CHARLESTON, S.C. (WCSC) - Education in 2020 took a hard turn when districts opted into virtual learning.
As the plexiglass barriers went up, the masks were put on and learning went behind a screen. Many students simply had to co-exist with the new modality. However, a one-size fits all approach doesn’t fit every students’ needs, especially those with special needs.
Parents and advocacy groups are somewhat divided on the impacts of this year’s virtual education.
Some special needs students are thriving at home without the distractions or social anxiety associated with the classroom, while others find it nearly impossible to stay focused over Zoom.
Beverly Pilkey is the executive director of exceptional children for the Charleston County School District. She knew her department would have an extra challenge meeting the goals of each child’s Individualized Education Program or IEP.
She says at the beginning of the year they developed a contingency learning plan for each IEP.
“Which was truly looking at: What are the goals we are working on. Will those services be direct or indirect. And with what frequency will they be delivered,” Pilkey said. “All of that was done in collaboration with the entire team in consultation with the parents to make sure we are all on the same page in terms of what the services and support would look like for the students.”
A plan is one thing but putting it into practice is entirely another and there are just some things that can’t be done virtually. Christine Markland is one of the special education teachers at West Ashley High School.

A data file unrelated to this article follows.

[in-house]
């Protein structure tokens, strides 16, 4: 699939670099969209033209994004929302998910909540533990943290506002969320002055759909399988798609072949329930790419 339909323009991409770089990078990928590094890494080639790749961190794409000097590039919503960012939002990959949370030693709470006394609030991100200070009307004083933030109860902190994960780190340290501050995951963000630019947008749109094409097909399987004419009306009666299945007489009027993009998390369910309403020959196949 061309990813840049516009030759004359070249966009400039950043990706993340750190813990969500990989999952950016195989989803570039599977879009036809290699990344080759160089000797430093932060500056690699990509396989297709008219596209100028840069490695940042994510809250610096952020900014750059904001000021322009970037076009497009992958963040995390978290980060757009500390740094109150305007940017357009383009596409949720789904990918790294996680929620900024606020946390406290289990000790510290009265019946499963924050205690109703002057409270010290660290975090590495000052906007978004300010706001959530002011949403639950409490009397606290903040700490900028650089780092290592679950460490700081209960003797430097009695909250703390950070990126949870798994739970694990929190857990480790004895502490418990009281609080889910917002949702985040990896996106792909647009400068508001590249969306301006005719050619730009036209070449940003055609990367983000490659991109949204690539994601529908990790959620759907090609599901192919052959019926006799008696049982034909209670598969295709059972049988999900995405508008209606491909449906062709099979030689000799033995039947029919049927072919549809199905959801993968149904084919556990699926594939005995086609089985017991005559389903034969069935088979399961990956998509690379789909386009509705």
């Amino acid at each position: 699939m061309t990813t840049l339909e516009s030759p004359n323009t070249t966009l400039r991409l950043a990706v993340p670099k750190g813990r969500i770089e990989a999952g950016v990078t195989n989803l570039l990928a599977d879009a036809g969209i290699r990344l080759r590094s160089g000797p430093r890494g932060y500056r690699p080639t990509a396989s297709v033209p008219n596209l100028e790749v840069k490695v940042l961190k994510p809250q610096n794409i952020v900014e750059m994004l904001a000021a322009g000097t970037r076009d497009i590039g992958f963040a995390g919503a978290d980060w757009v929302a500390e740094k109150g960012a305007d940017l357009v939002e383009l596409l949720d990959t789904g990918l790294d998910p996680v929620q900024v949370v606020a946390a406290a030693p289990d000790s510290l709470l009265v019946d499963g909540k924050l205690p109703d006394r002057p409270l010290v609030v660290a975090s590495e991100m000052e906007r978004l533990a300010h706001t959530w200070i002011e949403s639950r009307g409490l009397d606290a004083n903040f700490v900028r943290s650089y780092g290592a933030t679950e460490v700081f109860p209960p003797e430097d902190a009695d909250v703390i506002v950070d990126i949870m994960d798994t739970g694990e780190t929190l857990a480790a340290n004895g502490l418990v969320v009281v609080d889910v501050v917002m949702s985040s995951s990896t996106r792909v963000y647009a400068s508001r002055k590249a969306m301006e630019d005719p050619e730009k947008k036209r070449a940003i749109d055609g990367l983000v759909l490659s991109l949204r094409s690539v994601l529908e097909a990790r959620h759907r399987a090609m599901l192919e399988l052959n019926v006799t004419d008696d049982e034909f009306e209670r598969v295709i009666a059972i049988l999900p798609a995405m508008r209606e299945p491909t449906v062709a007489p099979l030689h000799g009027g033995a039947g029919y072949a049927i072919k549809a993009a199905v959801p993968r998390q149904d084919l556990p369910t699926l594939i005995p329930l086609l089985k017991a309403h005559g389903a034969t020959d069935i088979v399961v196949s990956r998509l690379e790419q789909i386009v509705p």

She says physically interacting with students is a big part of teaching and without it she has had to find a work around.
“Parents of my students have become my hands,” Markland said. “We Zoomed and did a number of things prior to starting our instruction back in September. . . so the parents would know what to expect. It has brought a beautiful collaboration with the parents in my classroom in that we are truly all learning together.”
Routine is important for students with special needs, and if an in-person classroom needs to be quarantined because of exposure to COVID, transitioning back to virtual can be disruptive.
Markland says, in-person or virtual, her students stay on the exact same schedule to help keep that routine.
“Every week my students get a packet of work from me and it mirrors exactly what we are going to be doing on and off of Zoom,” Markland said. “My students really wanted paper and pencil because that is what they are used to in the classroom.”
Markland says she has not had any students fall behind but acknowledges there are students who can struggle with virtual learning. Shannon O’Neill is the compliance and autism services coordinator at CCSD.
She says there are mechanisms in place to catch those students.
“We have internal measures – accountability checks if you will. If a student is not making progress, whether it be COVID-related or not, we are required to take a look and see what’s going on,” O’Neill said. “We monitor progress every four and a half weeks, in terms of parents getting a formal report. If we see trends in two reporting periods indicating a student is not making process then that’s where we come back as a team and say, ‘Okay. What do we need to do differently?’”
One of the ways Markland has tried to avoid getting to that point with her students is by keeping lines of communication open. She leaves time in her schedule open for students or parents to Zoom with her and work one-on-one if there are concerns. Despite the flexibility, she is ready to get back to normal.
“I have learned so much about virtual teaching. I have learned so much about the students and their families, but I am so ready to have everyone back in front of me,” Markland said.